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Books: Apollo's Angels, A History of Ballet

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Thank you. This really was a great review. I'll have to ask for this book as a Christmas gift. There is also a link from the review to an interview with the former dancer/author Jennifer Homans that is inspiring.

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I just bought the book for my 15 year old DD, but I can't wait to read it. In yesterday's NYT Book Review section, they listed their top 5 fiction and top 5 non-fiction books for 2010. Appollo's Angels was listed as one of the non-fiction books, which is pretty impressive considering the huge selection of non fiction books published this year. I think it is exciting that a book on the history of ballet is being given such great recognition. Another interesting note--my DD commented on the background of the author, who was a professional dancer that later pursued a PhD in European History. DD loves history (and school in general) and I think it was good for her to see an example of someone who successfully combined her love of (and skill in) dance with other skills and interests. I think reading the author's bio helped her to broaden her definition of what it means to pursue a career in "dance." We are snowed in right now, so it might be a good day to start reading!


BTW--in case your local bookstore doesn't have it, the book is available online from Barnes and Noble or Borders for around $24. I payed the list price of about $35 at an independent bookstore in town--but it will be well worth it, I'm sure. A great gift for a ballet school director or dance teacher.

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It is also available from Amazon, for $21! And they have it for Kindle too, at $19.95. Please keep in mind that anything bought from Amazon, by going there through our link at the top of every page, helps us keep this site alive! :thumbsup:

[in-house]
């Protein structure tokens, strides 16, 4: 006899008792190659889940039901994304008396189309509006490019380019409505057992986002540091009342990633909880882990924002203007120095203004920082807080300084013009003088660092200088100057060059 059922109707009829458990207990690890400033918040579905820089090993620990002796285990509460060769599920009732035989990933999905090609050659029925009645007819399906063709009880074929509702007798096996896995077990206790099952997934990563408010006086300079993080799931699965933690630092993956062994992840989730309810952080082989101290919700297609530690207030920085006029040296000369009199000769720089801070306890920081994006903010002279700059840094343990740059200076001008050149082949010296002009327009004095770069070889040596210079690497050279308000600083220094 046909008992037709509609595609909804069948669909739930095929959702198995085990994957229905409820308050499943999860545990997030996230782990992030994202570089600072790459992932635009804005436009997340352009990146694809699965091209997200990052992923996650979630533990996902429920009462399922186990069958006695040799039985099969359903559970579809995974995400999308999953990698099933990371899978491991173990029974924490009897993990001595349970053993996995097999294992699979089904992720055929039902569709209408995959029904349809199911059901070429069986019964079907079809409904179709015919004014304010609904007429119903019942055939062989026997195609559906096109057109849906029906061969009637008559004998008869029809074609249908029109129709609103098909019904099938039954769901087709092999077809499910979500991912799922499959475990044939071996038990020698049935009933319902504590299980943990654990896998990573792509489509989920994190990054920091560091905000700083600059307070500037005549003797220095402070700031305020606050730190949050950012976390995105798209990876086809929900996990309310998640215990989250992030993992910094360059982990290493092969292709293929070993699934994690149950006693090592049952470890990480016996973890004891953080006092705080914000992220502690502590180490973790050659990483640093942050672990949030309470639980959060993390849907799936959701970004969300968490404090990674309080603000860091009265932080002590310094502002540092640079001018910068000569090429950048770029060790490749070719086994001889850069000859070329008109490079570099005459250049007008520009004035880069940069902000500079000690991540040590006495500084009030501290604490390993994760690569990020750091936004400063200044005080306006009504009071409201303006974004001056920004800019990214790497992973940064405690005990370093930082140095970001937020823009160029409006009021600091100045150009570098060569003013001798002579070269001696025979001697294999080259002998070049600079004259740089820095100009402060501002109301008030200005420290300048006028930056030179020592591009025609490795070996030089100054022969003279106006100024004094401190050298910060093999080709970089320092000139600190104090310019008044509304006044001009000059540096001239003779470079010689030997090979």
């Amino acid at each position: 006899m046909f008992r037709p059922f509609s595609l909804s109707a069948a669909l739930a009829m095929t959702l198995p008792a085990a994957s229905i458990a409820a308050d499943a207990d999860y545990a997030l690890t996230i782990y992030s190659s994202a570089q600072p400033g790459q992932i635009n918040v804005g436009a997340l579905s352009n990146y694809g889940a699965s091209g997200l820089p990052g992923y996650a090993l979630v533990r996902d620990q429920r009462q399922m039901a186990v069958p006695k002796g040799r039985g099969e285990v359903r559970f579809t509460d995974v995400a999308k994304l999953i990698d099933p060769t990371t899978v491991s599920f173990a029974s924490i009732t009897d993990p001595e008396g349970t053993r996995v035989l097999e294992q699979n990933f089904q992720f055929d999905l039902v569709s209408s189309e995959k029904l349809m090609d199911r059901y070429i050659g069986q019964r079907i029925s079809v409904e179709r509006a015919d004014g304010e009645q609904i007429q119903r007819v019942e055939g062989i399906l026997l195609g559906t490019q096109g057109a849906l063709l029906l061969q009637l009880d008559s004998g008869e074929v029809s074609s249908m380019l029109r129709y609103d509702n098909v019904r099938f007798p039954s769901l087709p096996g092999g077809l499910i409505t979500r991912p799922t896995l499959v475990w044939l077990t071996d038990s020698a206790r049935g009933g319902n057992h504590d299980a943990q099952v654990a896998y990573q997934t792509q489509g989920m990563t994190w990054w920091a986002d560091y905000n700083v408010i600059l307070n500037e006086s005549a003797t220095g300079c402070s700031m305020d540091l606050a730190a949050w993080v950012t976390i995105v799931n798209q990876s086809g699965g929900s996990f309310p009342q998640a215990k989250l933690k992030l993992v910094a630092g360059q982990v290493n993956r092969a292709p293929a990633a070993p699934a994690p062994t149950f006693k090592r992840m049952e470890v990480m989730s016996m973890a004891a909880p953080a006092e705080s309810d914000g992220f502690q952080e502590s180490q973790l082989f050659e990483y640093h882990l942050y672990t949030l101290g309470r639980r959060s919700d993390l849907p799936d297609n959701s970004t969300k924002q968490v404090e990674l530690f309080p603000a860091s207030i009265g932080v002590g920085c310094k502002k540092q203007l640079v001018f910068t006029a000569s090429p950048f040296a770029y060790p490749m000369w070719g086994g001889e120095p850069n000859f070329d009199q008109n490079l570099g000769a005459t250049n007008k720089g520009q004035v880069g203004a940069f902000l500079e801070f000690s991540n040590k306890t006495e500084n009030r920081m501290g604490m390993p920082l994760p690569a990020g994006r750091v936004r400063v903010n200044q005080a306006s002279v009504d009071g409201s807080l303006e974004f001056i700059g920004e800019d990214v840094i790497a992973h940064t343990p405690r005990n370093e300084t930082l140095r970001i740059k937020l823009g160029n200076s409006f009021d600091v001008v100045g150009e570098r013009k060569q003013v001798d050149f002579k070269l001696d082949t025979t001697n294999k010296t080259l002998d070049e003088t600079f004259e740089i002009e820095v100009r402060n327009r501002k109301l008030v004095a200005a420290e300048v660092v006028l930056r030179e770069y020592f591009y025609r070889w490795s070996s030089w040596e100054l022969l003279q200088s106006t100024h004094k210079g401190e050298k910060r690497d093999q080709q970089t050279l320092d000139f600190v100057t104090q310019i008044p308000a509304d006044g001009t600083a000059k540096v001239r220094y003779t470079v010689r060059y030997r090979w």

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I just put this on my Christmas list last week. I read the review on Amazon and the critic said that the second portion of the book was essentially an elitist view that ballet was a dead art. It'll be interesting to read the author's perspective.

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WOW love the NYTimes review! I have already ordered this book for dd after a recommendation from the Slate Culture Gabfest (a podcast I'm addicted to).


Can't wait to read this book now! I think DD will LOVE..

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In case anyone has missed it, there is a related link the links section.


Switching to a different reference, 30 October 2010 Wall Street Journal Online: The Most Beautiful Language: For four centuries, ballet has presented human anatomy at its most aspiring and celestial


Unfortunately, this article might be behind a subscription wall.


The first ten years of this new millennium witnessed a stately rollout of big books on ballet. Margot Fonteyn (2004) and Rudolf Nureyev (2007) each received definitive studies that were far more ruminative and raw than the numerous previous biographies. Between 2001 and 2006, the great American choreographer Jerome Robbins was the subject of not one, not two, but three huge works. And in 2007, we got the first book—with at least one more announced—on the protean intellect and impresario Lincoln Kirstein. While ballet onstage is desperately trying to find a place in our inattentive and increasingly lowbrow culture, writers have been happily taking the measure of the last century, letting the longer view bring light to subjects on which we seemingly can't get enough. Or perhaps it's that we can't bear to let them go, can't bear to move from the past to the present, where even the most talented classical dancers, choreographers and impresarios seem to be working in a void.


Into this climate of uncertainty and assessment, Jennifer Homans has delivered another big book—one that pulls itself up, drops its shoulders, and lifts its chin to get the longest view of all. "Apollo's Angels: A History of Ballet" takes the measure of the last four centuries, showing us exactly when and why the unlikely art of ballet came into being, and how, growing more unlikely with every century, it evolved and survived.

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I have ordered two copies for Christmas gifts, through Amazon, of course! :)

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